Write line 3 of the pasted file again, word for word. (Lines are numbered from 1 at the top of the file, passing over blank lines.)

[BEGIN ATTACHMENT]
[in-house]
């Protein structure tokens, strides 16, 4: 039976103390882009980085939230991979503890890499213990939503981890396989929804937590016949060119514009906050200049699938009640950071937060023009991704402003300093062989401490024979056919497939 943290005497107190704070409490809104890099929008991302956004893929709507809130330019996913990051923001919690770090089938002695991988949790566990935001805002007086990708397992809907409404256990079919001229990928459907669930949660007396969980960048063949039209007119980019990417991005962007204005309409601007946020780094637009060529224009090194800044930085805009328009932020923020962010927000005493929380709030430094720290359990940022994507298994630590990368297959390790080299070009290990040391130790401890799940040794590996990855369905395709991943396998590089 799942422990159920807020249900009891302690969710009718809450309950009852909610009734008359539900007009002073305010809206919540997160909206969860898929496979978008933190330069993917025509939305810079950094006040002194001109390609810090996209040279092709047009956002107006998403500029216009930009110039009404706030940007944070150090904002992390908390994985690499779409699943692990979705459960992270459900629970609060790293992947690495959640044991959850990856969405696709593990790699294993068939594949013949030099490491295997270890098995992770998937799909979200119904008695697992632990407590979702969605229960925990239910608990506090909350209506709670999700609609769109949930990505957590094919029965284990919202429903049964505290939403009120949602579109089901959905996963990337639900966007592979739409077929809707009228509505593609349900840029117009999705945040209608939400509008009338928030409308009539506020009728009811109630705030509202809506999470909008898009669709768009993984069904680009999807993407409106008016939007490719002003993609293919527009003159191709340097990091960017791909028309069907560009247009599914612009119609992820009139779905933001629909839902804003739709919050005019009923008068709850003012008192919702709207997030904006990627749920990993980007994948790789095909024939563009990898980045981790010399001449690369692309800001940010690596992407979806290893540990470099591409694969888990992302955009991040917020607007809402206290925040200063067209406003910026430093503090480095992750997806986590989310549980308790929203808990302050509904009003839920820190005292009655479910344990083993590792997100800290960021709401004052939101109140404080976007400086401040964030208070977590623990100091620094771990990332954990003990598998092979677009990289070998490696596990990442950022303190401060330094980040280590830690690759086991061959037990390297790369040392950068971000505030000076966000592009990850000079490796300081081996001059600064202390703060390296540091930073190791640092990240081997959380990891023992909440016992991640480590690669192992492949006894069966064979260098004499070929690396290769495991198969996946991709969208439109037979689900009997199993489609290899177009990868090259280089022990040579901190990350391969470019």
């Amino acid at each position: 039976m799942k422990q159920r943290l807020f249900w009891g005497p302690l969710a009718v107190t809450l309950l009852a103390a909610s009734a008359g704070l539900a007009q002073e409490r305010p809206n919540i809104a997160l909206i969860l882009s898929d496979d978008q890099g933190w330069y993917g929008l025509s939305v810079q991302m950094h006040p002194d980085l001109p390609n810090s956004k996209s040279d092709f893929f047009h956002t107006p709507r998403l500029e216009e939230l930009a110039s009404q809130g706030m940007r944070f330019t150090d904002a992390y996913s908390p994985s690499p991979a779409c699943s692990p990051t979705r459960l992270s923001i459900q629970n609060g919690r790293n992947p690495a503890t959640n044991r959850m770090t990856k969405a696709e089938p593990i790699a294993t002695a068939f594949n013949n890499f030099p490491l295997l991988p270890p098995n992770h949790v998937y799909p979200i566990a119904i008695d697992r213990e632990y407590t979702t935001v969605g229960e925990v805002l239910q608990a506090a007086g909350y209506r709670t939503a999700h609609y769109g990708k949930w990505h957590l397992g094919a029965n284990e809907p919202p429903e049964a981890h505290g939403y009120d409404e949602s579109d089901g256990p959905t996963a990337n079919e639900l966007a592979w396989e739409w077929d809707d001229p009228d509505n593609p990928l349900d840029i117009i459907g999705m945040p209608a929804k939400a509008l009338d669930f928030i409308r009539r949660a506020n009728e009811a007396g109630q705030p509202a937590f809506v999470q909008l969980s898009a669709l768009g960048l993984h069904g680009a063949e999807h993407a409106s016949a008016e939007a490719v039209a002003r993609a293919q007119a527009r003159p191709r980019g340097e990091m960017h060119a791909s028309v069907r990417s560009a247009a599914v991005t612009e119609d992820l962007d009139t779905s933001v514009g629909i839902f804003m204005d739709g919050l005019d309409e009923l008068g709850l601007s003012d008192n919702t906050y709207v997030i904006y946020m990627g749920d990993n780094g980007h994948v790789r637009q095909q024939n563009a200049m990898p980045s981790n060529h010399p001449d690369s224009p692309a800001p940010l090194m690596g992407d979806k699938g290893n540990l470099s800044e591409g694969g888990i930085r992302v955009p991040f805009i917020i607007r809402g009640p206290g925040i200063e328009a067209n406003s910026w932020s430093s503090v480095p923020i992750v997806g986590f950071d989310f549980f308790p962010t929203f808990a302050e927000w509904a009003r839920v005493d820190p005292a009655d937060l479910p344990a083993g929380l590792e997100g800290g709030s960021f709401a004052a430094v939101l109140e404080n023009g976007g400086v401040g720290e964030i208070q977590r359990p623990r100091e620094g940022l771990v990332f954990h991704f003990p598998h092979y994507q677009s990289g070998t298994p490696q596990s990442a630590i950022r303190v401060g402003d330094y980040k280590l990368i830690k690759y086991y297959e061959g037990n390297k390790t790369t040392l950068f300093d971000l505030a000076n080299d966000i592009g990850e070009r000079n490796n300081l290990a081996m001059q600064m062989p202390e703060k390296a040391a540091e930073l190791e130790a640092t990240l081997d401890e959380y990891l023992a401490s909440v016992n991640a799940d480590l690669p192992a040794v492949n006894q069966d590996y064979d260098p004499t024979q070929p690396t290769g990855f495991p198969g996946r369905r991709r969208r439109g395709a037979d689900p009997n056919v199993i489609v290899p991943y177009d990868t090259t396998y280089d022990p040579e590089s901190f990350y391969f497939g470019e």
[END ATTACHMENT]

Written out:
């Amino acid at each position: 039976m799942k422990q159920r943290l807020f249900w009891g005497p302690l969710a009718v107190t809450l309950l009852a103390a909610s009734a008359g704070l539900a007009q002073e409490r305010p809206n919540i809104a997160l909206i969860l882009s898929d496979d978008q890099g933190w330069y993917g929008l025509s939305v810079q991302m950094h006040p002194d980085l001109p390609n810090s956004k996209s040279d092709f893929f047009h956002t107006p709507r998403l500029e216009e939230l930009a110039s009404q809130g706030m940007r944070f330019t150090d904002a992390y996913s908390p994985s690499p991979a779409c699943s692990p990051t979705r459960l992270s923001i459900q629970n609060g919690r790293n992947p690495a503890t959640n044991r959850m770090t990856k969405a696709e089938p593990i790699a294993t002695a068939f594949n013949n890499f030099p490491l295997l991988p270890p098995n992770h949790v998937y799909p979200i566990a119904i008695d697992r213990e632990y407590t979702t935001v969605g229960e925990v805002l239910q608990a506090a007086g909350y209506r709670t939503a999700h609609y769109g990708k949930w990505h957590l397992g094919a029965n284990e809907p919202p429903e049964a981890h505290g939403y009120d409404e949602s579109d089901g256990p959905t996963a990337n079919e639900l966007a592979w396989e739409w077929d809707d001229p009228d509505n593609p990928l349900d840029i117009i459907g999705m945040p209608a929804k939400a509008l009338d669930f928030i409308r009539r949660a506020n009728e009811a007396g109630q705030p509202a937590f809506v999470q909008l969980s898009a669709l768009g960048l993984h069904g680009a063949e999807h993407a409106s016949a008016e939007a490719v039209a002003r993609a293919q007119a527009r003159p191709r980019g340097e990091m960017h060119a791909s028309v069907r990417s560009a247009a599914v991005t612009e119609d992820l962007d009139t779905s933001v514009g629909i839902f804003m204005d739709g919050l005019d309409e009923l008068g709850l601007s003012d008192n919702t906050y709207v997030i904006y946020m990627g749920d990993n780094g980007h994948v790789r637009q095909q024939n563009a200049m990898p980045s981790n060529h010399p001449d690369s224009p692309a800001p940010l090194m690596g992407d979806k699938g290893n540990l470099s800044e591409g694969g888990i930085r992302v955009p991040f805009i917020i607007r809402g009640p206290g925040i200063e328009a067209n406003s910026w932020s430093s503090v480095p923020i992750v997806g986590f950071d989310f549980f308790p962010t929203f808990a302050e927000w509904a009003r839920v005493d820190p005292a009655d937060l479910p344990a083993g929380l590792e997100g800290g709030s960021f709401a004052a430094v939101l109140e404080n023009g976007g400086v401040g720290e964030i208070q977590r359990p623990r100091e620094g940022l771990v990332f954990h991704f003990p598998h092979y994507q677009s990289g070998t298994p490696q596990s990442a630590i950022r303190v401060g402003d330094y980040k280590l990368i830690k690759y086991y297959e061959g037990n390297k390790t790369t040392l950068f300093d971000l505030a000076n080299d966000i592009g990850e070009r000079n490796n300081l290990a081996m001059q600064m062989p202390e703060k390296a040391a540091e930073l190791e130790a640092t990240l081997d401890e959380y990891l023992a401490s909440v016992n991640a799940d480590l690669p192992a040794v492949n006894q069966d590996y064979d260098p004499t024979q070929p690396t290769g990855f495991p198969g996946r369905r991709r969208r439109g395709a037979d689900p009997n056919v199993i489609v290899p991943y177009d990868t090259t396998y280089d022990p040579e590089s901190f990350y391969f497939g470019e």